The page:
8. #68
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    Default Re: Gardening

    DDT would kill em

  9. #69
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    Default Re: Gardening


  10. #70
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    Default Re: Gardening

    I finally found my answer! They are meely bugs! Thanks for the link @LariP but I hate those guys, but don't see them around. They creep me out and I actually get startled when I see them on tomato plants!

    Here is a pic from the net that looks very similar to what I see, mine is not this bad I don't think.





    Sucking Pests
    The most common sucking pests that can attack your chillies are aphids, mealy bugs, scales and mites. These pests appear on the leaves, stems and fruit in clusters and feed on the sweet sap by inserting a needle-like sucking tube into the plant and drawing out the juice.
    After the sap has been used by the insects, it is excreted as honeydew, which forms the base on which a black fungus grows. This fungus is known as sooty mould and its presence reduces photosynthesis and discolours affected fruit.

    Honeydew is used as a food source by ants, which will actively transport the insects (aphids, mealybugs and scales) to position them on the plant (‘farm’ them). Ants may spread sapsucker infestations between plants via underground tunnels. As aphids, mealybugs, scales and mites congregate in hidden places or on the lower leaf surface, they may initially not be obvious. Affected plants appear water-stressed, and leaves turn yellow and fall. In some cases leaves and flowers curl up and wilt.

    There are a number of chemicals that you can use to get rid of these parasites however, I am not going to go into these as they are a specialized field and fairly toxic. I don’t like them.
    What I use is a mixture called White Oil which is basically a petroleum based oil emulsion and works on all three pests by covering them in oil and suffocating them. You can buy it from nurseries and garden centres and is simply mixed with water and sprayed on. The below is a recipe for making your own at home.

    Home Made White Oil.
    It is simple to make your own white oil from vegetable oil and liquid soap. Prepare the concentrate using the proportions below. Store in a suitably labelled container, making sure to include the dilution instructions on the label for quick reference.

    Ingredients:

    cup washing up liquid (you were right @Vicaroo1000!)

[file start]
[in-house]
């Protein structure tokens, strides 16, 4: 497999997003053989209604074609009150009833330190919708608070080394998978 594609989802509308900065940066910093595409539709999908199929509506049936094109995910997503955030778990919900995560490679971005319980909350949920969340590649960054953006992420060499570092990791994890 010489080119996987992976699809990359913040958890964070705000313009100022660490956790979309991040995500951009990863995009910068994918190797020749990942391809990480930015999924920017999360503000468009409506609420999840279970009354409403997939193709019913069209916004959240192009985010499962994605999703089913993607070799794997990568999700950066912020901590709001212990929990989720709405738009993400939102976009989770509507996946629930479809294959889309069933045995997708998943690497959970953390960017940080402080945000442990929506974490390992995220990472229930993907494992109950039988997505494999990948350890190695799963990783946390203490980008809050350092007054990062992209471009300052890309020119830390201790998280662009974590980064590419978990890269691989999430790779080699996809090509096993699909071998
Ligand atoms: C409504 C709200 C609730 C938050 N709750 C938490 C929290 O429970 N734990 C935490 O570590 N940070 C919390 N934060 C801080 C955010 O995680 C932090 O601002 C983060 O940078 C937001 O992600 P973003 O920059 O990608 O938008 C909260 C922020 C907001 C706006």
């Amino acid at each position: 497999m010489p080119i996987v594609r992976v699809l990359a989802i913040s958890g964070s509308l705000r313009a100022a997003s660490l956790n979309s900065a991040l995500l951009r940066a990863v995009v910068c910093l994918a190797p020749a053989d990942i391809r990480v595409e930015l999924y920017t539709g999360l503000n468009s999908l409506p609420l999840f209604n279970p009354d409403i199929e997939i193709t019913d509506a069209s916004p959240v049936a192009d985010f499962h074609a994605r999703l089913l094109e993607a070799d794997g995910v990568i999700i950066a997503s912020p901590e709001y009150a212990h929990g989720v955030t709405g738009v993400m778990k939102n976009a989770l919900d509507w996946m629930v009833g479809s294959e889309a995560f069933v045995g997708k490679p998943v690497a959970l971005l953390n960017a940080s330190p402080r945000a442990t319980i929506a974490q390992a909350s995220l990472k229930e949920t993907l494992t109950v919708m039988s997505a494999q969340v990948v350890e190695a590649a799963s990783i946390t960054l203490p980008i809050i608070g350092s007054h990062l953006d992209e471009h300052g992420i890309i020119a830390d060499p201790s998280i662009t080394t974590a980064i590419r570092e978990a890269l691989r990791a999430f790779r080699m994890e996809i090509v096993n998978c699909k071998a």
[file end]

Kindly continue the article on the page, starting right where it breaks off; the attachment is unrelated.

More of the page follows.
litre of vegetable oil

    In your food processor, blend the vegetable oil with the dishwashing detergent they’re until well mixed. This is your concentrate and can be stored in any sort of container, though be sure to label it and include the dilution rate. This concentrate will separate over time, however all you need to do is give it a good shake just before you use it.

    To prepare the concentrate for use, dilute 1 tablespoon in a litre of water, mix it well and spray the pest as well as both sides of the foliage thoroughly.

    It’s important that you stick to this dilution rate, because you can burn the foliage if it’s too strong. Also, don’t apply it in hot weather and avoid using it on plants with hairy/furry foliage as well as ferns, palms and cycads as this can also cause leaf burn.

    Regular applications of this easy to make oil based spray will help protect your plants from many common pests found in the garden. Simply spray thoroughly over both sides of the foliage and onto the offending pest. The contents of Spray as often as required.

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  11. #71
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    Default Re: Gardening

    We had squash bugs last year...totally killed off most of my pumpkin plants!

  12. #72
    "Slug Assassin" and PBS Gardening Dweeb Vicaroo1000's Avatar
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    Default Re: Gardening

    @LariP and @desertskybulldogs - **applause** I'm so glad you found your solution! I have sugar ants and red/black ants around my garden too and while they cause some damage, I know they are also food for the Salamander and the Lizard (only one type of lizard resides in Western Washington yanno! Exciting!) so I leave them to do their work. My little urban lot is a certified wildlife habitat.